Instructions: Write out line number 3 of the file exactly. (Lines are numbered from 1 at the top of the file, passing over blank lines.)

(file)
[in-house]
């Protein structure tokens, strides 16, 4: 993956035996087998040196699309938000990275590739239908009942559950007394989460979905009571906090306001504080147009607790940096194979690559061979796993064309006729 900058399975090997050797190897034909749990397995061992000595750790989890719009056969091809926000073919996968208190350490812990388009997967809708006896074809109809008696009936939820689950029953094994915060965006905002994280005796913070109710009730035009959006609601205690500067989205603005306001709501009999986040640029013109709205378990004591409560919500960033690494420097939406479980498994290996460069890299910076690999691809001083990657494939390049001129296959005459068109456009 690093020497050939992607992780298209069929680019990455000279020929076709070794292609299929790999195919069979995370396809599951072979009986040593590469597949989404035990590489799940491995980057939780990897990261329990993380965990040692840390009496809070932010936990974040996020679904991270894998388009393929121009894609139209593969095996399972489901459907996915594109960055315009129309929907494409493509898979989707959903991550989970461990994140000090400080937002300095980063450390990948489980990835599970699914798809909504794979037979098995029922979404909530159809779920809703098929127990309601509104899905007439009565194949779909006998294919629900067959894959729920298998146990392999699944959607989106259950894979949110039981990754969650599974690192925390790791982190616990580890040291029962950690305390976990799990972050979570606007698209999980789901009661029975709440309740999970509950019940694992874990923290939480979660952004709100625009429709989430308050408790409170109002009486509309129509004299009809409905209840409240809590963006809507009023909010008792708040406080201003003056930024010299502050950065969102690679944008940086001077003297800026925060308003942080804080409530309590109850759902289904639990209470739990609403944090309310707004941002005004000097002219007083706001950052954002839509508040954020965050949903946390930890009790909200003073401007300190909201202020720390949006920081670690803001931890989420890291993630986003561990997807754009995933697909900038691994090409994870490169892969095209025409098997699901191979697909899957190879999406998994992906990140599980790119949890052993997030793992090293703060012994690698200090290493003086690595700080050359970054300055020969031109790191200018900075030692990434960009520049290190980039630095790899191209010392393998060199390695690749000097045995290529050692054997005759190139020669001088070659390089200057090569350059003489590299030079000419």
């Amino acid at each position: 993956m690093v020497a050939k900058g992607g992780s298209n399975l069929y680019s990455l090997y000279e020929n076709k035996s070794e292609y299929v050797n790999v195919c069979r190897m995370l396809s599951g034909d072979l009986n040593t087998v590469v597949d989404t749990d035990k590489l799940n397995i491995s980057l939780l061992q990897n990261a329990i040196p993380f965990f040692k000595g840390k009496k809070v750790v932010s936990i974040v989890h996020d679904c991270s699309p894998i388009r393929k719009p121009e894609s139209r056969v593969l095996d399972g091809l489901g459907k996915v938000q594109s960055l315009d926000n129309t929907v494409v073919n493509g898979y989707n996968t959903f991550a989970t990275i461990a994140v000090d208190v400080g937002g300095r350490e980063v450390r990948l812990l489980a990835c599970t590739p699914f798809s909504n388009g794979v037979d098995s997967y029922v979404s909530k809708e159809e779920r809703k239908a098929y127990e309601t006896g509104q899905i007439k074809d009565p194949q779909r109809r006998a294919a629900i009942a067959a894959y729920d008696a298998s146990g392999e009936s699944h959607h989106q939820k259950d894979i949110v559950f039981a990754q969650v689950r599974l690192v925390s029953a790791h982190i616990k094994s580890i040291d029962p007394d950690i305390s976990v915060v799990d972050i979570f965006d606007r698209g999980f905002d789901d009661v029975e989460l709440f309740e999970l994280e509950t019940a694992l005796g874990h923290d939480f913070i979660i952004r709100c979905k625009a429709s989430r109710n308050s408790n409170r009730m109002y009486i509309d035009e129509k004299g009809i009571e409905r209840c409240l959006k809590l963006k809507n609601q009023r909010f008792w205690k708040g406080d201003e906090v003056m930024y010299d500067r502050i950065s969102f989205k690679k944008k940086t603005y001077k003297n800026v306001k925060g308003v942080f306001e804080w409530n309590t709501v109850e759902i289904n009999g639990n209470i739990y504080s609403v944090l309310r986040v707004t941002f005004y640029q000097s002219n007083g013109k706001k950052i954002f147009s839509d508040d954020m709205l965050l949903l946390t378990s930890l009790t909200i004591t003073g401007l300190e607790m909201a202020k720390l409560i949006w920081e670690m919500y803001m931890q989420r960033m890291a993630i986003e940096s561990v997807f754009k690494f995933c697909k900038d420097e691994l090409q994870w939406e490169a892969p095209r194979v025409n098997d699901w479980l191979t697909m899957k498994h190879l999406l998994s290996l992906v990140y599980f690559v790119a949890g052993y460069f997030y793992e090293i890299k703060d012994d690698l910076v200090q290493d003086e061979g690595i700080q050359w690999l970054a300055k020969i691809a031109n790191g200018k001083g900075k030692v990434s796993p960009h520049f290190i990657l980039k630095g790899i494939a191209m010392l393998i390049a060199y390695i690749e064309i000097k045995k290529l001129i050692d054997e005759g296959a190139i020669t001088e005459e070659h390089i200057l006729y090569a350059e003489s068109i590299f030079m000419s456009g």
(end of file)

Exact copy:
């Amino acid at each position: 993956m690093v020497a050939k900058g992607g992780s298209n399975l069929y680019s990455l090997y000279e020929n076709k035996s070794e292609y299929v050797n790999v195919c069979r190897m995370l396809s599951g034909d072979l009986n040593t087998v590469v597949d989404t749990d035990k590489l799940n397995i491995s980057l939780l061992q990897n990261a329990i040196p993380f965990f040692k000595g840390k009496k809070v750790v932010s936990i974040v989890h996020d679904c991270s699309p894998i388009r393929k719009p121009e894609s139209r056969v593969l095996d399972g091809l489901g459907k996915v938000q594109s960055l315009d926000n129309t929907v494409v073919n493509g898979y989707n996968t959903f991550a989970t990275i461990a994140v000090d208190v400080g937002g300095r350490e980063v450390r990948l812990l489980a990835c599970t590739p699914f798809s909504n388009g794979v037979d098995s997967y029922v979404s909530k809708e159809e779920r809703k239908a098929y127990e309601t006896g509104q899905i007439k074809d009565p194949q779909r109809r006998a294919a629900i009942a067959a894959y729920d008696a298998s146990g392999e009936s699944h959607h989106q939820k259950d894979i949110v559950f039981a990754q969650v689950r599974l690192v925390s029953a790791h982190i616990k094994s580890i040291d029962p007394d950690i305390s976990v915060v799990d972050i979570f965006d606007r698209g999980f905002d789901d009661v029975e989460l709440f309740e999970l994280e509950t019940a694992l005796g874990h923290d939480f913070i979660i952004r709100c979905k625009a429709s989430r109710n308050s408790n409170r009730m109002y009486i509309d035009e129509k004299g009809i009571e409905r209840c409240l959006k809590l963006k809507n609601q009023r909010f008792w205690k708040g406080d201003e906090v003056m930024y010299d500067r502050i950065s969102f989205k690679k944008k940086t603005y001077k003297n800026v306001k925060g308003v942080f306001e804080w409530n309590t709501v109850e759902i289904n009999g639990n209470i739990y504080s609403v944090l309310r986040v707004t941002f005004y640029q000097s002219n007083g013109k706001k950052i954002f147009s839509d508040d954020m709205l965050l949903l946390t378990s930890l009790t909200i004591t003073g401007l300190e607790m909201a202020k720390l409560i949006w920081e670690m919500y803001m931890q989420r960033m890291a993630i986003e940096s561990v997807f754009k690494f995933c697909k900038d420097e691994l090409q994870w939406e490169a892969p095209r194979v025409n098997d699901w479980l191979t697909m899957k498994h190879l999406l998994s290996l992906v990140y599980f690559v790119a949890g052993y460069f997030y793992e090293i890299k703060d012994d690698l910076v200090q290493d003086e061979g690595i700080q050359w690999l970054a300055k020969i691809a031109n790191g200018k001083g900075k030692v990434s796993p960009h520049f290190i990657l980039k630095g790899i494939a191209m010392l393998i390049a060199y390695i690749e064309i000097k045995k290529l001129i050692d054997e005759g296959a190139i020669t001088e005459e070659h390089i200057l006729y090569a350059e003489s068109i590299f030079m000419s456009g």